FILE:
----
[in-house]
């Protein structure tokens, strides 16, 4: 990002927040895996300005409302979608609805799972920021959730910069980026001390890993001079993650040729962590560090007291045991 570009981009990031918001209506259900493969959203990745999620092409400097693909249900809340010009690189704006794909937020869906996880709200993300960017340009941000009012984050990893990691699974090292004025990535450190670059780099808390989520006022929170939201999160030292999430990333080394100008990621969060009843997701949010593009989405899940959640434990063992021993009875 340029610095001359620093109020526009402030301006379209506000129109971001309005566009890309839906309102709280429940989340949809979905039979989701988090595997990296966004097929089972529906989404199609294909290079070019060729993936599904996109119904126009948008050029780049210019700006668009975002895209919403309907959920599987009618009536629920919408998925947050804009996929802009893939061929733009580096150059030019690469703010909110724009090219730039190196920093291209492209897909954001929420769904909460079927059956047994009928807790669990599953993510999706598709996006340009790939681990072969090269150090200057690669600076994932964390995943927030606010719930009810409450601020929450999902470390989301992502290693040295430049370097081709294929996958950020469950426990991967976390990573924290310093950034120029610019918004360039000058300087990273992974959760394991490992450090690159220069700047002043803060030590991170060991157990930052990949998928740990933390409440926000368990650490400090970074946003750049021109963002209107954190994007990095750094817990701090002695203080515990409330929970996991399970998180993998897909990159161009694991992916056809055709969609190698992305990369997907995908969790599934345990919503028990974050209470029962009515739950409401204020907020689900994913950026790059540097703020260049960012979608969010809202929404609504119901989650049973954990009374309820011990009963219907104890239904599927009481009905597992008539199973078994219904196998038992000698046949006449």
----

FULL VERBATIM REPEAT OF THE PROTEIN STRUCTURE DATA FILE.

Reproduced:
[in-house]
């Protein structure tokens, strides 16, 4: 990002927040895996300005409302979608609805799972920021959730910069980026001390890993001079993650040729962590560090007291045991 570009981009990031918001209506259900493969959203990745999620092409400097693909249900809340010009690189704006794909937020869906996880709200993300960017340009941000009012984050990893990691699974090292004025990535450190670059780099808390989520006022929170939201999160030292999430990333080394100008990621969060009843997701949010593009989405899940959640434990063992021993009875 340029610095001359620093109020526009402030301006379209506000129109971001309005566009890309839906309102709280429940989340949809979905039979989701988090595997990296966004097929089972529906989404199609294909290079070019060729993936599904996109119904126009948008050029780049210019700006668009975002895209919403309907959920599987009618009536629920919408998925947050804009996929802009893939061929733009580096150059030019690469703010909110724009090219730039190196920093291209492209897909954001929420769904909460079927059956047994009928807790669990599953993510999706598709996006340009790939681990072969090269150090200057690669600076994932964390995943927030606010719930009810409450601020929450999902470390989301992502290693040295430049370097081709294929996958950020469950426990991967976390990573924290310093950034120029610019918004360039000058300087990273992974959760394991490992450090690159220069700047002043803060030590991170060991157990930052990949998928740990933390409440926000368990650490400090970074946003750049021109963002209107954190994007990095750094817990701090002695203080515990409330929970996991399970998180993998897909990159161009694991992916056809055709969609190698992305990369997907995908969790599934345990919503028990974050209470029962009515739950409401204020907020689900994913950026790059540097703020260049960012979608969010809202929404609504119901989650049973954990009374309820011990009963219907104890239904599927009481009905597992008539199973078994219904196998038992000698046949006449």